The first meeting I had with death was on a rugby field at my primary school.
It was a dry winter’s morning and my father was there. I was not alone but it was Sunday and the school was strangely noiseless and abandoned. My father was tall, I was small and we strode two figures across dry grass while he struggled to evict the words from his craw. His father, my darling grampie was dead.
I didn’t know ‘dead’ then as I understand it now, with its spectacular forever gone and never to be seen again connotations. At this time, death is the end of brain function and life and neurons firing in a miraculous and spectacular way that signals a beautifully bespoke and singularly rare is no more. The end.
That first death brought its own sweet pain with the news that made me feel deceptively alive, and which defined each element of that morning so that it became easy to remember because of its stark vividness.
The delicious news of death brought the whole world alive, until the experience of expiration set in and I began to understand that I would never see, I would never hear, I would never touch again. That the afternoons spent in the cabin of a Dazzle Datsun in the Southdale car wash with its whipping nylon threads beating down on the roof were gone. Singing on stage in front of brass fluted organ pipes that silently witnessed a small girl serenading an old man was gone. Taking heaping spoons of condensed milk that had thickened over time from a can from a man who never bought milk because he had no fridge were gone.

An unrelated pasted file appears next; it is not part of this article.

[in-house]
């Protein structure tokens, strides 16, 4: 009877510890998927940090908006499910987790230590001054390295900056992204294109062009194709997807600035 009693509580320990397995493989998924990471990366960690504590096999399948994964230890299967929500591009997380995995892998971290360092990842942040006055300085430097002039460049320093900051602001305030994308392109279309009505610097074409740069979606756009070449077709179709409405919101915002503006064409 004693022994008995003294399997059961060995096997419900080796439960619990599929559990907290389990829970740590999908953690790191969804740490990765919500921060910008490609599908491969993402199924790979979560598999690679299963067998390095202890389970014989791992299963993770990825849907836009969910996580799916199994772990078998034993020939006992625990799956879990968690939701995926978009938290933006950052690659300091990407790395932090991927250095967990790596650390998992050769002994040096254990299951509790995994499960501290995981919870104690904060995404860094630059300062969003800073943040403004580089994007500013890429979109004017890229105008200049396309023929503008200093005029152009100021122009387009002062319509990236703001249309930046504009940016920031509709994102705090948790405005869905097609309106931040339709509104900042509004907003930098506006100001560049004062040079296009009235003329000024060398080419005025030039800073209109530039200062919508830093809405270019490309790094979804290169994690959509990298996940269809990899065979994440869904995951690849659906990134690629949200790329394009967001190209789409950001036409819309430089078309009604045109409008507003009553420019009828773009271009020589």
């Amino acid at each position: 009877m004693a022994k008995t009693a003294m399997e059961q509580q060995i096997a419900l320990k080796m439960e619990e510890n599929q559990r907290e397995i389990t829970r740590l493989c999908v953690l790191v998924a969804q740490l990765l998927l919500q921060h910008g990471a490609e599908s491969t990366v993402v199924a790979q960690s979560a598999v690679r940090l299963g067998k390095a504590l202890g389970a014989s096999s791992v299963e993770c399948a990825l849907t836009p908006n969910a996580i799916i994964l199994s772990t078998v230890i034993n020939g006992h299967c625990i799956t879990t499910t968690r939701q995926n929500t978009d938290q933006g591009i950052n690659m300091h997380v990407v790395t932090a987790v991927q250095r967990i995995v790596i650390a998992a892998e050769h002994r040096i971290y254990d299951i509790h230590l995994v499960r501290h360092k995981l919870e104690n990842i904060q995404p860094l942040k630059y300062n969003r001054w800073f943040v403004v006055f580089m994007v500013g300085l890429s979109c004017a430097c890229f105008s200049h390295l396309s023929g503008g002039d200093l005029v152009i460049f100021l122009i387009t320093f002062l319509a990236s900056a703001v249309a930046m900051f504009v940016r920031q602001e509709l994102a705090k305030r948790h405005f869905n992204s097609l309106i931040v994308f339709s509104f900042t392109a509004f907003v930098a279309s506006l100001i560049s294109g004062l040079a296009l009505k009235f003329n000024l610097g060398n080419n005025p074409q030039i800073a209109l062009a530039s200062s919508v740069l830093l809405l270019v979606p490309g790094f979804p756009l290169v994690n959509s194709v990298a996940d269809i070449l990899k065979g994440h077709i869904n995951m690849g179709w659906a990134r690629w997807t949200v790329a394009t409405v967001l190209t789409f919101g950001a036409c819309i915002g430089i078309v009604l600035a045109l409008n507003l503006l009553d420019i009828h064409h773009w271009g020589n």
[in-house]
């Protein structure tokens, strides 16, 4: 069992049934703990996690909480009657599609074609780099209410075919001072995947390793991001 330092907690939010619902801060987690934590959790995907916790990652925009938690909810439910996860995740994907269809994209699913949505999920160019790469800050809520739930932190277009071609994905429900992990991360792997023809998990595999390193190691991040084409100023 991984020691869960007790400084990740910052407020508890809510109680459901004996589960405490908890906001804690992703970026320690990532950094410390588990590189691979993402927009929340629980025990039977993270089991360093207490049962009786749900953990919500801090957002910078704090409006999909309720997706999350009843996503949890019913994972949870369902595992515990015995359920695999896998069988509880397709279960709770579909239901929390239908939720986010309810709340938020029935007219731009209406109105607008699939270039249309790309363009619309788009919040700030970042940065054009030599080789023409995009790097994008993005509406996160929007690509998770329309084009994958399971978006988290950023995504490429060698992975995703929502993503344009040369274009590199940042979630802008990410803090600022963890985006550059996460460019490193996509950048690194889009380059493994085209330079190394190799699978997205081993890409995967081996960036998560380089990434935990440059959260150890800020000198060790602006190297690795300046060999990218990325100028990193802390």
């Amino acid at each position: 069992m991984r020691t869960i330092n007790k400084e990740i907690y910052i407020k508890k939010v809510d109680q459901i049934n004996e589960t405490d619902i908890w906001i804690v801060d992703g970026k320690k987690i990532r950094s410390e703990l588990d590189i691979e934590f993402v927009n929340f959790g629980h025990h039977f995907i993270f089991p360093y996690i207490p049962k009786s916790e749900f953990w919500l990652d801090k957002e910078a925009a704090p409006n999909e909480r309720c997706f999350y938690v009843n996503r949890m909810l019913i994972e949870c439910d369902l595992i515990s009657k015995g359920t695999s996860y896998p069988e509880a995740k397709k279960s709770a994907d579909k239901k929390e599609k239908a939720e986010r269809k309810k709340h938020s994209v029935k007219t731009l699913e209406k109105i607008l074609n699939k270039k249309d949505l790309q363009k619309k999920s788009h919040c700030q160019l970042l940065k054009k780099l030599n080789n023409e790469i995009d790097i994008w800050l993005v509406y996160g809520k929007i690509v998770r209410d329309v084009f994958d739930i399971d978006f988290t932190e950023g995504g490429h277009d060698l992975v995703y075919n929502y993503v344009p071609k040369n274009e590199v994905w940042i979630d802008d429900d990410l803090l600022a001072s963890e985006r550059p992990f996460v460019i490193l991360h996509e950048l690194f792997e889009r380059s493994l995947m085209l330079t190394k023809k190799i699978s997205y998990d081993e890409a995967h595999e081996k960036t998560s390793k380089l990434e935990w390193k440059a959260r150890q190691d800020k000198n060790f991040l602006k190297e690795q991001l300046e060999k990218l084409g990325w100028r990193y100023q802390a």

As a child I learned that gone meant coming back. Dad went to work and was gone. But at night he’d return.
Gone. This was forever gone and never to be seen again gone. This was sitting on the playground in the midst of yells and screams and laughter looking at my father’s footprints across that grass and wondering if like my grandfather one day he too would be gone.
I came to learn there was a new meaning to that word which was final and could not be negotiated with no matter how much you begged and pleaded and wished and willed.
Death was a gone where there was no coming back. Except in memory. Except in imagination. And those other places that grow like flowering, invisible bruises waiting to be touched.
[In response to ‘Death: A self-portrait’ by Richard Harris.]